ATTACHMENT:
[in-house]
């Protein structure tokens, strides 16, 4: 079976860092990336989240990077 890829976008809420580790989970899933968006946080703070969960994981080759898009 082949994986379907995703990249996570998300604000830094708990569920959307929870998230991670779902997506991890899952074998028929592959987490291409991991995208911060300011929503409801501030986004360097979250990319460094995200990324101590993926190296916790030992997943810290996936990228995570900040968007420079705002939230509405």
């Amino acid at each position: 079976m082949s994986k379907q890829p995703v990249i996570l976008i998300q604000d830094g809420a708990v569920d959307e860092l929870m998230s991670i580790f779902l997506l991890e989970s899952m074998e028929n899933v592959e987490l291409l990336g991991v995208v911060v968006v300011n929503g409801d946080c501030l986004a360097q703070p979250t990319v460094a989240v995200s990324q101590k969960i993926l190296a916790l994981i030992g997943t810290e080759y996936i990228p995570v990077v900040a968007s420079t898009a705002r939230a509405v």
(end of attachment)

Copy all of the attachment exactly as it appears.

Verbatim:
[in-house]
């Protein structure tokens, strides 16, 4: 079976860092990336989240990077 890829976008809420580790989970899933968006946080703070969960994981080759898009 082949994986379907995703990249996570998300604000830094708990569920959307929870998230991670779902997506991890899952074998028929592959987490291409991991995208911060300011929503409801501030986004360097979250990319460094995200990324101590993926190296916790030992997943810290996936990228995570900040968007420079705002939230509405």
């Amino acid at each position: 079976m082949s994986k379907q890829p995703v990249i996570l976008i998300q604000d830094g809420a708990v569920d959307e860092l929870m998230s991670i580790f779902l997506l991890e989970s899952m074998e028929n899933v592959e987490l291409l990336g991991v995208v911060v968006v300011n929503g409801d946080c501030l986004a360097q703070p979250t990319v460094a989240v995200s990324q101590k969960i993926l190296a916790l994981i030992g997943t810290e080759y996936i990228p995570v990077v900040a968007s420079t898009a705002r939230a509405v």